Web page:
Michael Fassbender, who has worked with McQueen on both Hunger (2008) and Shame (2011), gives one of the best performances of his already impressive career as the nasty slaver Edwin Epps. Fassbender’s depiction of this deeply flawed man, who abuses his absolute power over others, is truly remarkable as he molds a menacing and cruel persona whenever on screen creating one of the most loathsome film characters of 2013. Paul Giamatti, Sideways (2004), is excellent in his minor supporting role as slave-trader Theophilus Freeman and Brad Pitt, Inglourious Basterds (2009), who also produced the picture, is a welcome addition to the cast as Canadian carpenter and abolitionist, Bass, who eventually alters Northup’s life forever.
12 Years A Slave is an undeniably incredible piece of cinema but it certainly won’t appeal to everyone as its subject matter is a little tough for some to stomach. At the same time, McQueen uses extreme amounts of silence and long shots to convey his message, again, slightly hindering the film’s overall ‘entertainment’ value. Nevertheless, the picture is equally astonishing as it is tragic, making 12 Years A Slave essential viewing for anyone old enough to understand it.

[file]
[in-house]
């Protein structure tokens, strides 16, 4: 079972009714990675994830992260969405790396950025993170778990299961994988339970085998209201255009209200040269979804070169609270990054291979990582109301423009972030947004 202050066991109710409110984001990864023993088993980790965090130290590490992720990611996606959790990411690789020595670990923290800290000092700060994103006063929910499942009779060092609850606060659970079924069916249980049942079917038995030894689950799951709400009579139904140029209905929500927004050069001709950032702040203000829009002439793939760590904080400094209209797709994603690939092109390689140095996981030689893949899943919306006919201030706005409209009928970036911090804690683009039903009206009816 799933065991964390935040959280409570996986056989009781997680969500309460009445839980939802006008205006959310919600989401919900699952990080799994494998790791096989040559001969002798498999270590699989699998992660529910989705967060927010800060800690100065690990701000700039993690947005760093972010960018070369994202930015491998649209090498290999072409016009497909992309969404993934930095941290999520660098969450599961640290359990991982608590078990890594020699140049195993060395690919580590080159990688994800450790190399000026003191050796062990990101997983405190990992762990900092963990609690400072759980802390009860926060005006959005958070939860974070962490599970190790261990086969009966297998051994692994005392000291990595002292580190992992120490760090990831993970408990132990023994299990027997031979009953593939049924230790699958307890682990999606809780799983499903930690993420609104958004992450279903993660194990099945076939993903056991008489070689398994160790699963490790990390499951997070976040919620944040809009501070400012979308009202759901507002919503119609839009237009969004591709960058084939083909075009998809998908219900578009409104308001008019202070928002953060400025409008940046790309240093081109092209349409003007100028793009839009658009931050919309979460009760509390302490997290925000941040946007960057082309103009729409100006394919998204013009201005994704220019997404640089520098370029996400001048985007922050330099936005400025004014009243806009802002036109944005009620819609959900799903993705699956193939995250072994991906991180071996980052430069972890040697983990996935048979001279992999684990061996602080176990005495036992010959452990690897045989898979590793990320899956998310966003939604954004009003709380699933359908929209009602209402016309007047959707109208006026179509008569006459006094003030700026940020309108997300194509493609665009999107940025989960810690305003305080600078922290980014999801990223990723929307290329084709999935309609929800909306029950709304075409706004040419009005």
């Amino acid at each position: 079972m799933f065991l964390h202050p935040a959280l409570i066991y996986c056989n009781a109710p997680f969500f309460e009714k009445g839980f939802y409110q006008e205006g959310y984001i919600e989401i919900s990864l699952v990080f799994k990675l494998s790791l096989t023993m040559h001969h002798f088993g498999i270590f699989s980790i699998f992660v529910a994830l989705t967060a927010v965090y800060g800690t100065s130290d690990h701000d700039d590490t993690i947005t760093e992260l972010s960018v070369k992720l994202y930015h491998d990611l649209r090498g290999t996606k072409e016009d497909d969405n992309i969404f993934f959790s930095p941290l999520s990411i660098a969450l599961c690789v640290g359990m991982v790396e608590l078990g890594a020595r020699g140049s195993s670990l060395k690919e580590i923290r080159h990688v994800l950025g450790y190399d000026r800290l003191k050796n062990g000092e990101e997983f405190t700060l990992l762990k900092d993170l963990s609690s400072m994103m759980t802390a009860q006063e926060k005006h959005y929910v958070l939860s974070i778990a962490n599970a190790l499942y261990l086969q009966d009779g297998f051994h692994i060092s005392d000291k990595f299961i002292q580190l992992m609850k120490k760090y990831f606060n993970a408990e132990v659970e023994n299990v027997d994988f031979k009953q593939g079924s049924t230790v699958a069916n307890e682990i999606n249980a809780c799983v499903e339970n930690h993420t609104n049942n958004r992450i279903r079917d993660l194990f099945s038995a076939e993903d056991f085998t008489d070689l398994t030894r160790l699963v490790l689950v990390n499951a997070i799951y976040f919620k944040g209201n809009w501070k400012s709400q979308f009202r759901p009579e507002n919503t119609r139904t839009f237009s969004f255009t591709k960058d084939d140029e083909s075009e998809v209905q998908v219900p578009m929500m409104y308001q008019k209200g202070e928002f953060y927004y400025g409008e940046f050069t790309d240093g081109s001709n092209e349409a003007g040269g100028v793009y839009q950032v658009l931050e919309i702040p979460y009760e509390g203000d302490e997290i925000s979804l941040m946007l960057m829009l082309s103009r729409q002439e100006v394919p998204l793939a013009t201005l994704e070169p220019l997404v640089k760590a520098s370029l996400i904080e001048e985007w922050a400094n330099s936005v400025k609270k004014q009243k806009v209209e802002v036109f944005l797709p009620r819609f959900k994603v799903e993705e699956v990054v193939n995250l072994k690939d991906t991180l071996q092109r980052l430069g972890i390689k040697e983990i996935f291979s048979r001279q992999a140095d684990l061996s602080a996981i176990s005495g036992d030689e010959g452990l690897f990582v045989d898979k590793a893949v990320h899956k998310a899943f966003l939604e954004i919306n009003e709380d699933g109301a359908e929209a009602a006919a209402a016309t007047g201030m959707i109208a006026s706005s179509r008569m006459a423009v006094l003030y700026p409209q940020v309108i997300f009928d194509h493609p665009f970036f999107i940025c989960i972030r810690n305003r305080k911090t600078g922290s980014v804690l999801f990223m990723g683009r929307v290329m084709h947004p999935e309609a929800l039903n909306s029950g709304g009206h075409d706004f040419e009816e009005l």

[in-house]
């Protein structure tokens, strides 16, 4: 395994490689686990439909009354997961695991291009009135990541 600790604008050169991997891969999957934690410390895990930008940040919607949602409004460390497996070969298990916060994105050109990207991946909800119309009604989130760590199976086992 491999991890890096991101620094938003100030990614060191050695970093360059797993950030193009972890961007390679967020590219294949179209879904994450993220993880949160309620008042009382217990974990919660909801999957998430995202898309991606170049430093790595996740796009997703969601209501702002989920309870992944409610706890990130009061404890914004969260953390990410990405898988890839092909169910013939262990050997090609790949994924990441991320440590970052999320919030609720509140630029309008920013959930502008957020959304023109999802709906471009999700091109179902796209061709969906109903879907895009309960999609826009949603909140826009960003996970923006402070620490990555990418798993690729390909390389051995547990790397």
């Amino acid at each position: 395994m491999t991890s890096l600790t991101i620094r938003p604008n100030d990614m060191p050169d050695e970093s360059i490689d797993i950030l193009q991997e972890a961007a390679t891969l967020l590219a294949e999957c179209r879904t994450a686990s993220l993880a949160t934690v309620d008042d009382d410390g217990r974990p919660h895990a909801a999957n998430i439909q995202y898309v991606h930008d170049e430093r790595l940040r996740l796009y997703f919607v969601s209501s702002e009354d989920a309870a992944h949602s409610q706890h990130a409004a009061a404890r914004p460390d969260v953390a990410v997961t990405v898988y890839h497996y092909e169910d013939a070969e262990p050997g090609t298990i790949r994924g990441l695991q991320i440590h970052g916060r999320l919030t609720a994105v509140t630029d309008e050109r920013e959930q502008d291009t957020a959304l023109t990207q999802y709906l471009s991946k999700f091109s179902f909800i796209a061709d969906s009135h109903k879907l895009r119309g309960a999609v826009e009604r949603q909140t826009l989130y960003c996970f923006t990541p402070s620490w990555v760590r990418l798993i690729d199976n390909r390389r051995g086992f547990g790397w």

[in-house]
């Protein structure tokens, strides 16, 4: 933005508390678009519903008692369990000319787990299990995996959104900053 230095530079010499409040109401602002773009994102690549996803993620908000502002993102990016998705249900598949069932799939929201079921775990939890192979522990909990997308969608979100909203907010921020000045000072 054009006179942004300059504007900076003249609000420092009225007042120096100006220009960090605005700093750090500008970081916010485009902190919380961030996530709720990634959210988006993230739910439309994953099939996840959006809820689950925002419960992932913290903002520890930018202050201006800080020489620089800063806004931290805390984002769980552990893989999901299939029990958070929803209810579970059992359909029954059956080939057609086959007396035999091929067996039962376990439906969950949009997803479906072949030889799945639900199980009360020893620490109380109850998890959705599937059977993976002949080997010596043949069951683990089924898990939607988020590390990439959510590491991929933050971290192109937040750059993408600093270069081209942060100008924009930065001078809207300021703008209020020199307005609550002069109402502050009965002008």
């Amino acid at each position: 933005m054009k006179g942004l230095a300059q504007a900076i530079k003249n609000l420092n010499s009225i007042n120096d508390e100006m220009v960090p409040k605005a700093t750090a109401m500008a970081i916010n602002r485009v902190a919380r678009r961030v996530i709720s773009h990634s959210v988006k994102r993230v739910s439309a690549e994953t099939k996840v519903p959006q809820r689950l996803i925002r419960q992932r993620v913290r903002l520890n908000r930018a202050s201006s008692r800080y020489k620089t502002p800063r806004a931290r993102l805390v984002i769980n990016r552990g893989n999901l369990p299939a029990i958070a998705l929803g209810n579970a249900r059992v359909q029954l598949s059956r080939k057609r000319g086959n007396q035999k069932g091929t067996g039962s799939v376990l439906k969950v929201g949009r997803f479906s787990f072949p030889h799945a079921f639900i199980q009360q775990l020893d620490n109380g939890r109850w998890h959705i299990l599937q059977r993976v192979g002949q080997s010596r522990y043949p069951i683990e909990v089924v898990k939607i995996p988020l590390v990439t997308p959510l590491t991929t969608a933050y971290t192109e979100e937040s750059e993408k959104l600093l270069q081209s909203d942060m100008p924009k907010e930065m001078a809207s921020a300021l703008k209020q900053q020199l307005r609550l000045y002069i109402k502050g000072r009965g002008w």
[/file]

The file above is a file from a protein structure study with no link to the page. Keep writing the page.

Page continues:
4.5 / 5 – Highly Recommended
Reviewed by Mr. Movie
12 Years A Slave is released through Icon Film Distribution Australia
Good review. Felt like maybe just a bit too overrated in my book, but still a movie that deserves to be seen no less. There’s just no questions asked about that.
Some of my peers believe that ’12 Years A Slave’ is a tad overrated also. Nonetheless though, I still think that it’s an essential film to view for anyone interested in slavery or film in general.
Love all of McQueen’s work. This was a tough watch and I can’t say I really enjoyed it as such. I also had a couple of gripes with the story structure, but it was still an immense piece of cinema.
I agree that ’12 Years A Slave’ is a little difficult for some to ‘enjoy,’ but as you stated, it’s an immense piece of cinema that’s difficult not to recommend to others.
Thanks for the good post to a great movie.